Your backyard landscape may look lush, but its effects on the surrounding environment may be anything but eco-conscious. Poor landscaping practices like overwatering or excessive use of pesticides and fertilizers can wreck havoc on your region's natural habitat, using up precious resources and polluting the soil and waterways. Switching to green, environmentally friendly landscaping maintenance may not only defend and protect the environment, but can also save you time and money.
Get Rid of Turf
Lawn grass may comprise a large portion of traditional landscape designs but suck up lots of precious water, warns the University of Florida. Additionally, lawns may require significant amounts of fertilization and pesticide treatments to keep them looking their best. Replace lawns with mulch or other forms of groundcover. If you must install a turf, the University of Florida recommends using a drought-resistant lawn species like zoysiagrass or Bermudagrass.
Use Native Plants
Native plants naturally thrive in your region and usually need less watering, fertilization and maintenance, reports the University of Georgia. They're often less susceptible to disease and pests. Your regional cooperative extension office can provide you with lists of common native landscaping specimens, which can also often be purchased at local garden stores and nurseries.
Control Pest Naturally
Chemical pesticides may damage the soil and pollute your area's waterways. Thankfully, they're not the only option for controlling pests in your landscape. The Environmental Protection Agency recommends using natural predators such as lacewings, ladybugs and toads to keep nasty bug populations in check. Many garden stores also sell all-natural, organic pesticides that may be just as effective as toxic pesticides.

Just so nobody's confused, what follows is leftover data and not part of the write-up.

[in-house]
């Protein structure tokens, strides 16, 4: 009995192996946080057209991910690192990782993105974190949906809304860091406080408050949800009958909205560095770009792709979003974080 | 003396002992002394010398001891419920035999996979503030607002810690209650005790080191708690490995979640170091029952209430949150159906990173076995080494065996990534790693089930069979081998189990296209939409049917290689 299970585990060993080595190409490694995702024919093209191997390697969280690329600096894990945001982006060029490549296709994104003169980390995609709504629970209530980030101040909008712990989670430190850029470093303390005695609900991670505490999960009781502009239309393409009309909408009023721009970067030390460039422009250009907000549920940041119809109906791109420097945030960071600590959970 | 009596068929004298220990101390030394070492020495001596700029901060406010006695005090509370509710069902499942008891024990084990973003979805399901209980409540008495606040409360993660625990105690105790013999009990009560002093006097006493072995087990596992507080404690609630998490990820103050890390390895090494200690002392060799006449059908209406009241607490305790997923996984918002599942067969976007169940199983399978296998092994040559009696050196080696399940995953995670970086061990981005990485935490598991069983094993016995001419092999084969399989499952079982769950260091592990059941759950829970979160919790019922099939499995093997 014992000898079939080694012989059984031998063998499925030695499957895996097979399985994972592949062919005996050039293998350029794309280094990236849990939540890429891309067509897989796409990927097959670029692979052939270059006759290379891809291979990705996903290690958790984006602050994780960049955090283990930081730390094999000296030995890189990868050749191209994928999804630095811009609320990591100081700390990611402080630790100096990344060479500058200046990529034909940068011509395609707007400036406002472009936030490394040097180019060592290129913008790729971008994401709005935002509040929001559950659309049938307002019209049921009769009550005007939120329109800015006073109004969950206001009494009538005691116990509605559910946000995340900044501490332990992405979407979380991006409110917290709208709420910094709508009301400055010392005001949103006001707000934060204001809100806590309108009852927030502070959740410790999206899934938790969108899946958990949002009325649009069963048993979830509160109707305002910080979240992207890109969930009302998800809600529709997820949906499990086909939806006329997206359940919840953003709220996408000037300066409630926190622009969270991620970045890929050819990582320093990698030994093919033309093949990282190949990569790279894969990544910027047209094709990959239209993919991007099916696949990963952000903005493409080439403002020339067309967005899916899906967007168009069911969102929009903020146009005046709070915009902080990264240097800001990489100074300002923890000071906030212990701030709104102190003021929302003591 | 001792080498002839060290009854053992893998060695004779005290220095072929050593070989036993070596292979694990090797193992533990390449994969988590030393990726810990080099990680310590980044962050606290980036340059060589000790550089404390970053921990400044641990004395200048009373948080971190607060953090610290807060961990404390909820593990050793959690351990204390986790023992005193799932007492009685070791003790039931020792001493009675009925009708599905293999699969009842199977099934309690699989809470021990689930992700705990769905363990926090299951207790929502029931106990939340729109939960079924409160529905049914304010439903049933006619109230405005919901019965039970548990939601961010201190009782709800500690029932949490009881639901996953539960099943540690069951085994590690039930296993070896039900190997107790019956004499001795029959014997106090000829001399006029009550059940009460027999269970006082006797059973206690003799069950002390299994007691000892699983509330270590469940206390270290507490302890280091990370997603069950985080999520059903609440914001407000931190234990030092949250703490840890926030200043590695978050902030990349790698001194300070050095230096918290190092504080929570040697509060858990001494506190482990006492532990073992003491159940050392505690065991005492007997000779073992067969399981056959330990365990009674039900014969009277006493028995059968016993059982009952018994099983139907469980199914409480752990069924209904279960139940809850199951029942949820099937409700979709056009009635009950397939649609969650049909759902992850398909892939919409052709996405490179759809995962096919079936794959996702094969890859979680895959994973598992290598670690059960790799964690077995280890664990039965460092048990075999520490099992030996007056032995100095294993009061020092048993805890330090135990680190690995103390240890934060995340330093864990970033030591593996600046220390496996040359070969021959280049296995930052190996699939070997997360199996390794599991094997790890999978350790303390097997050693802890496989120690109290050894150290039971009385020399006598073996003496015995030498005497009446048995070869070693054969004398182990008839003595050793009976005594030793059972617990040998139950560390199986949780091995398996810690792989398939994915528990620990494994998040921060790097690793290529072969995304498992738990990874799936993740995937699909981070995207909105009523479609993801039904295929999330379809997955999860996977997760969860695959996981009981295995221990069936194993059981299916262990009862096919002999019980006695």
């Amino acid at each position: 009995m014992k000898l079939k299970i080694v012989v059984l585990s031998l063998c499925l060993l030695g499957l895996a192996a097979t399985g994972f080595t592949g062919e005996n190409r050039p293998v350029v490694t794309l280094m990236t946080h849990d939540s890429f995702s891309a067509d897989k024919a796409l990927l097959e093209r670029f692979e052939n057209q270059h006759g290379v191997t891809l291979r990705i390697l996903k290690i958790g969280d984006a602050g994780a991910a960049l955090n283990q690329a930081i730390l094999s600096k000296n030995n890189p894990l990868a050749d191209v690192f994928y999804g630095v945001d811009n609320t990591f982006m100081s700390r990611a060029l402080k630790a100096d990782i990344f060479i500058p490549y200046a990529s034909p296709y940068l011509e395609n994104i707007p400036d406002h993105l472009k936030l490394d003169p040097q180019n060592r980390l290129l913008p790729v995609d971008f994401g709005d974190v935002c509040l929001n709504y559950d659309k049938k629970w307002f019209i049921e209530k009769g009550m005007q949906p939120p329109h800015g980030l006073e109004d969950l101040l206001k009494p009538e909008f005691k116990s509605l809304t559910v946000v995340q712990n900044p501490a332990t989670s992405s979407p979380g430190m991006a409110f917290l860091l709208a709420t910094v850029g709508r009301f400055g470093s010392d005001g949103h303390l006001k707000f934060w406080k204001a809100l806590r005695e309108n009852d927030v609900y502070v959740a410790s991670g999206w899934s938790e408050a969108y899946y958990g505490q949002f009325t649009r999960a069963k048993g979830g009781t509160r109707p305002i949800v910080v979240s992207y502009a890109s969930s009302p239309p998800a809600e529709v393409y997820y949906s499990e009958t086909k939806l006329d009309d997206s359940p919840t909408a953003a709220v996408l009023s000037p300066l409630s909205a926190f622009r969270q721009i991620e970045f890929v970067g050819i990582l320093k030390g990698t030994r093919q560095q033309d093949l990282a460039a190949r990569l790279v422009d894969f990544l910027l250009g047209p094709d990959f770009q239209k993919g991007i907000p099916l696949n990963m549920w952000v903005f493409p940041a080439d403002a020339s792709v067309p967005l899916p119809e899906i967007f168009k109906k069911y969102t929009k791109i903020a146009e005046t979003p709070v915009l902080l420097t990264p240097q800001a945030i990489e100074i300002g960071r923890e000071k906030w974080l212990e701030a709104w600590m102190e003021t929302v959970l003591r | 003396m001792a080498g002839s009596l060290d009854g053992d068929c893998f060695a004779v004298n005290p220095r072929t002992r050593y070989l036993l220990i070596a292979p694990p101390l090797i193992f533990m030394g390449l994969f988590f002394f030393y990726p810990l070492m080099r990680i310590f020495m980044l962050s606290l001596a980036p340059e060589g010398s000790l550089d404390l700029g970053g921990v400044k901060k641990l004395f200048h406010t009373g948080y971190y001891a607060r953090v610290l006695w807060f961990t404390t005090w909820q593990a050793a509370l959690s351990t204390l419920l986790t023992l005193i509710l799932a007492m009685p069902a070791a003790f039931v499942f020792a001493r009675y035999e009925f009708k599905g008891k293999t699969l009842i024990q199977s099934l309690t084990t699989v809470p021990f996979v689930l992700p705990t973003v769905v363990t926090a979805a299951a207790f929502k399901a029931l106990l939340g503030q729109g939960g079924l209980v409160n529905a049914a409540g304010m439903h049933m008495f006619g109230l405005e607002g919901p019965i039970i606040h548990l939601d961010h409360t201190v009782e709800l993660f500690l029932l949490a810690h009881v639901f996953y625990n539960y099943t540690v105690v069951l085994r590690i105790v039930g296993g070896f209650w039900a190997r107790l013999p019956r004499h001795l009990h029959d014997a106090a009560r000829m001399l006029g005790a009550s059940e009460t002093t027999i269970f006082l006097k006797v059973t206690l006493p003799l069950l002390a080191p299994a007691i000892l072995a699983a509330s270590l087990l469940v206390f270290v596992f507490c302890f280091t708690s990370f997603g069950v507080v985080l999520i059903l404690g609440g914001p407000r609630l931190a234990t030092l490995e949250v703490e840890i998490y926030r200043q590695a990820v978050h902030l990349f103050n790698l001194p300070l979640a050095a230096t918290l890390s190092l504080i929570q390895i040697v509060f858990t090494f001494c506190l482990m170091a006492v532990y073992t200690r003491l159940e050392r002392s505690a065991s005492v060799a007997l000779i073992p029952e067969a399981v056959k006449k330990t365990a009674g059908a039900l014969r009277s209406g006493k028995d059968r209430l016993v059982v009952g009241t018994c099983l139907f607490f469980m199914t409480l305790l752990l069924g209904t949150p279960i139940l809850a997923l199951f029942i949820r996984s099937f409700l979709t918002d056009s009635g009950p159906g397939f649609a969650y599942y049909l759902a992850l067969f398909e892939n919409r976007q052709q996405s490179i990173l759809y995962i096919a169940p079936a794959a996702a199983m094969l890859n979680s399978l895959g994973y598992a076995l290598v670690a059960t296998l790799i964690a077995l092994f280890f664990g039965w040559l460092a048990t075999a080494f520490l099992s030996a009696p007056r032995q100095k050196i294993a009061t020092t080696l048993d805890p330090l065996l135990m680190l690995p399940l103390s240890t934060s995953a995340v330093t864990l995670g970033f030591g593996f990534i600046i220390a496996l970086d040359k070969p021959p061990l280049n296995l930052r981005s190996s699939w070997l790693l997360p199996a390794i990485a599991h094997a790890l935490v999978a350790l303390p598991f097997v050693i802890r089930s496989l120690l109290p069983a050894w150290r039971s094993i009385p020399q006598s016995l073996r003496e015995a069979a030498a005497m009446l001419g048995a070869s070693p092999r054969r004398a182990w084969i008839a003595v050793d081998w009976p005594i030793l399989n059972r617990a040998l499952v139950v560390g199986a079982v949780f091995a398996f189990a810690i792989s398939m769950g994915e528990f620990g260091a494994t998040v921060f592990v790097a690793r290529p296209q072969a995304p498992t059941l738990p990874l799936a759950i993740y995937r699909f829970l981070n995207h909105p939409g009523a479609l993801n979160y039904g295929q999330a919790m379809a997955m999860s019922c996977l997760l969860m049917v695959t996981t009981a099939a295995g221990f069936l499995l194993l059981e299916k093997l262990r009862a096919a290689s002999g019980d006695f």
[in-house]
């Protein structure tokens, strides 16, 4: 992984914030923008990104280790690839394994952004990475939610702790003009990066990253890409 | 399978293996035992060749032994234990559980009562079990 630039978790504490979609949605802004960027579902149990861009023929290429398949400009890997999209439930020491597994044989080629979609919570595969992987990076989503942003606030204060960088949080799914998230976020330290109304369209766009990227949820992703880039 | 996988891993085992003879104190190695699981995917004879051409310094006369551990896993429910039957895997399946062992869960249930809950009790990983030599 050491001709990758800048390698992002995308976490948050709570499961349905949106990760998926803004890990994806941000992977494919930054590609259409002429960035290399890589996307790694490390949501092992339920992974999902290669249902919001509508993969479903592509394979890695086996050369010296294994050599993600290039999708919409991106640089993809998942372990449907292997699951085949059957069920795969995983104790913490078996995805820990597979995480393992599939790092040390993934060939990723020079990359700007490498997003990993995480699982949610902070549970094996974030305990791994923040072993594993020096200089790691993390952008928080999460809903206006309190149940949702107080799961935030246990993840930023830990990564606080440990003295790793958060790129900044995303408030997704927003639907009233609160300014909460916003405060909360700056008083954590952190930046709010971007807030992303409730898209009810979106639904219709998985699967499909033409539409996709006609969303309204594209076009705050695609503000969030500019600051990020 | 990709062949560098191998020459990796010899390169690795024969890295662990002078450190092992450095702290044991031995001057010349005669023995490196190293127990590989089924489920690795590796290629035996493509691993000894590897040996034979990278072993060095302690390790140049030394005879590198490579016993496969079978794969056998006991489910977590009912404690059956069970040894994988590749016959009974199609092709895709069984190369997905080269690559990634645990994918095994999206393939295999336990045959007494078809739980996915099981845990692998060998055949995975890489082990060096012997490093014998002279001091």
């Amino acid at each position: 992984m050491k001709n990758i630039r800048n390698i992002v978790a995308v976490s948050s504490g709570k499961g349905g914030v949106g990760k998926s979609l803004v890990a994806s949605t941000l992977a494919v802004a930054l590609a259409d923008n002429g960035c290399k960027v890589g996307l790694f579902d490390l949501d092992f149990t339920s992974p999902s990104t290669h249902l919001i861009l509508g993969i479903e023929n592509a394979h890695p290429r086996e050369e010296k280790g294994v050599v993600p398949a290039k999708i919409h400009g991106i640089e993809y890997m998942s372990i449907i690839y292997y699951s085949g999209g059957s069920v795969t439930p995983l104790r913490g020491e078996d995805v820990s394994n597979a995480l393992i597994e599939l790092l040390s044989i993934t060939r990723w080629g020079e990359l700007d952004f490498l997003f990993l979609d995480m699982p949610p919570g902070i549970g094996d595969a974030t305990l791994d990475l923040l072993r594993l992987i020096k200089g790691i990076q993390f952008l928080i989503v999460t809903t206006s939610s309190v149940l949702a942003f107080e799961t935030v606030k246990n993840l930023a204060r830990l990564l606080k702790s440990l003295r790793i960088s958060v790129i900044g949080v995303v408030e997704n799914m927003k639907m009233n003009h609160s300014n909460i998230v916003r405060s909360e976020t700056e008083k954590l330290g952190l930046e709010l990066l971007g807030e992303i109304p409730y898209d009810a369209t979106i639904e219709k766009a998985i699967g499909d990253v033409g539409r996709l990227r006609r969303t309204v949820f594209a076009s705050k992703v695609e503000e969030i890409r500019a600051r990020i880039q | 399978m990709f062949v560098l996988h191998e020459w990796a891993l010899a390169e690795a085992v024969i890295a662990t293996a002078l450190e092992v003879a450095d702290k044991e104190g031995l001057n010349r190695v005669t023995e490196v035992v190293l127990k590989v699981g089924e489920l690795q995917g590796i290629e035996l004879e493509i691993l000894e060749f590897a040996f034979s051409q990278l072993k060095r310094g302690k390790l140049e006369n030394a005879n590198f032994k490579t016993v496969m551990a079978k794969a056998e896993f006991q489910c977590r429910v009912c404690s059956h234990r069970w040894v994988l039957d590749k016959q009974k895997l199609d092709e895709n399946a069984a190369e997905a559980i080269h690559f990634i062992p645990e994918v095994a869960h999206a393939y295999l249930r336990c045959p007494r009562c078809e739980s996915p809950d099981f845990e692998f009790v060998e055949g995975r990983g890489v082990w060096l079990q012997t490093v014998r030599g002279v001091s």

Incorporate Organic Matter
Lots of organic matter in both the soil and on the soil surface can help conserve water. Texas A&M University recommends mixing 4 to 6 inches of matter such as compost, peat moss or shredded bark into your soil. This boosts the dirt's ability to retain moisture, reducing your need for constant watering. Heavy mulching on your flower beds and around trees and shrubs can also limit evaporation-related water loss.
If you use native plants, you likely won't need fertilization. When you do fertilize, the University of Georgia recommends using a slow-release fertilizer product to avoid releasing excessive amounts of nitrogen that may leach into the underlying water table or runoff into storm drains where it can pollute local streams. Additionally, keep your fertilizer contained. If you spill any, sweep it up.